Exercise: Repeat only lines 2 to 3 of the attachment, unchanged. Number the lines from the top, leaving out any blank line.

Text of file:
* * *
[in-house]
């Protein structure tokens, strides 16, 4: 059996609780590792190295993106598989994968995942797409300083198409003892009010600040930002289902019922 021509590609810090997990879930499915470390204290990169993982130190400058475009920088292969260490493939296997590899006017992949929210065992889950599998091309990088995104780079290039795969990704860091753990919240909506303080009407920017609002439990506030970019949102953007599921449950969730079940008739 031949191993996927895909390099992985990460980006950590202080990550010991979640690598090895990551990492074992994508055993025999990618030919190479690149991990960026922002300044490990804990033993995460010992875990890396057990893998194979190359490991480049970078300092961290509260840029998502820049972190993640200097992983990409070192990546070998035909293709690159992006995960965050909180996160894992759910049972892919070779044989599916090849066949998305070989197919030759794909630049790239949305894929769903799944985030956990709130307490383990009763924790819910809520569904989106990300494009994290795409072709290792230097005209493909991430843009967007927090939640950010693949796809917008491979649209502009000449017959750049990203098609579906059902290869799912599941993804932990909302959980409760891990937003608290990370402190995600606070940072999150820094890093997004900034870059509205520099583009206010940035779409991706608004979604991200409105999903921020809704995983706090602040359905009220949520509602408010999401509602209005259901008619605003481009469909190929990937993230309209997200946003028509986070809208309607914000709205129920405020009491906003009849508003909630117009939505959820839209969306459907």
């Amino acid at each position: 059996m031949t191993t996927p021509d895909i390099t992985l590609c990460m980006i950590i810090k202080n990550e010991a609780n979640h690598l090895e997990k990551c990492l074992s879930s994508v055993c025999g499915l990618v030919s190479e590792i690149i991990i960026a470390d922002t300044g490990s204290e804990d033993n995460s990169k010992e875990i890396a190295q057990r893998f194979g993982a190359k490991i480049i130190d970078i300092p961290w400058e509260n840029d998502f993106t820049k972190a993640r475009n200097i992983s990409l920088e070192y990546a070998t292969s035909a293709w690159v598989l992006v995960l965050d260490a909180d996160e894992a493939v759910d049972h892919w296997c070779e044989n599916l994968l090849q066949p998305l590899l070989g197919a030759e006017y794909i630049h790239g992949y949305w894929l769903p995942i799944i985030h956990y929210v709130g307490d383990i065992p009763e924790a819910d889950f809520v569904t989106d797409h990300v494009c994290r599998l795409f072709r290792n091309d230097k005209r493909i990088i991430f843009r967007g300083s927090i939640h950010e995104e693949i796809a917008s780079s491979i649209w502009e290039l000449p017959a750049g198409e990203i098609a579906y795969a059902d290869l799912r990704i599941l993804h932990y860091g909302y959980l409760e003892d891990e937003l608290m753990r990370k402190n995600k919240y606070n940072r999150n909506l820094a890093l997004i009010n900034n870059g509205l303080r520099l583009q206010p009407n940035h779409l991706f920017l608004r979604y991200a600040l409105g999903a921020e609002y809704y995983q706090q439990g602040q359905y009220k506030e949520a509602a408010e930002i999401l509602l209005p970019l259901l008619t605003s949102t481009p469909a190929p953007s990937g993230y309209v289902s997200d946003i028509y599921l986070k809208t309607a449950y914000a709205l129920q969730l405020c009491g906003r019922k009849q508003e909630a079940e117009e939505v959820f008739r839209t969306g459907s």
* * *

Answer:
């Protein structure tokens, strides 16, 4: 059996609780590792190295993106598989994968995942797409300083198409003892009010600040930002289902019922 021509590609810090997990879930499915470390204290990169993982130190400058475009920088292969260490493939296997590899006017992949929210065992889950599998091309990088995104780079290039795969990704860091753990919240909506303080009407920017609002439990506030970019949102953007599921449950969730079940008739 031949191993996927895909390099992985990460980006950590202080990550010991979640690598090895990551990492074992994508055993025999990618030919190479690149991990960026922002300044490990804990033993995460010992875990890396057990893998194979190359490991480049970078300092961290509260840029998502820049972190993640200097992983990409070192990546070998035909293709690159992006995960965050909180996160894992759910049972892919070779044989599916090849066949998305070989197919030759794909630049790239949305894929769903799944985030956990709130307490383990009763924790819910809520569904989106990300494009994290795409072709290792230097005209493909991430843009967007927090939640950010693949796809917008491979649209502009000449017959750049990203098609579906059902290869799912599941993804932990909302959980409760891990937003608290990370402190995600606070940072999150820094890093997004900034870059509205520099583009206010940035779409991706608004979604991200409105999903921020809704995983706090602040359905009220949520509602408010999401509602209005259901008619605003481009469909190929990937993230309209997200946003028509986070809208309607914000709205129920405020009491906003009849508003909630117009939505959820839209969306459907």
């Amino acid at each position: 059996m031949t191993t996927p021509d895909i390099t992985l590609c990460m980006i950590i810090k202080n990550e010991a609780n979640h690598l090895e997990k990551c990492l074992s879930s994508v055993c025999g499915l990618v030919s190479e590792i690149i991990i960026a470390d922002t300044g490990s204290e804990d033993n995460s990169k010992e875990i890396a190295q057990r893998f194979g993982a190359k490991i480049i130190d970078i300092p961290w400058e509260n840029d998502f993106t820049k972190a993640r475009n200097i992983s990409l920088e070192y990546a070998t292969s035909a293709w690159v598989l992006v995960l965050d260490a909180d996160e894992a493939v759910d049972h892919w296997c070779e044989n599916l994968l090849q066949p998305l590899l070989g197919a030759e006017y794909i630049h790239g992949y949305w894929l769903p995942i799944i985030h956990y929210v709130g307490d383990i065992p009763e924790a819910d889950f809520v569904t989106d797409h990300v494009c994290r599998l795409f072709r290792n091309d230097k005209r493909i990088i991430f843009r967007g300083s927090i939640h950010e995104e693949i796809a917008s780079s491979i649209w502009e290039l000449p017959a750049g198409e990203i098609a579906y795969a059902d290869l799912r990704i599941l993804h932990y860091g909302y959980l409760e003892d891990e937003l608290m753990r990370k402190n995600k919240y606070n940072r999150n909506l820094a890093l997004i009010n900034n870059g509205l303080r520099l583009q206010p009407n940035h779409l991706f920017l608004r979604y991200a600040l409105g999903a921020e609002y809704y995983q706090q439990g602040q359905y009220k506030e949520a509602a408010e930002i999401l509602l209005p970019l259901l008619t605003s949102t481009p469909a190929p953007s990937g993230y309209v289902s997200d946003i028509y599921l986070k809208t309607a449950y914000a709205l129920q969730l405020c009491g906003r019922k009849q508003e909630a079940e117009e939505v959820f008739r839209t969306g459907s």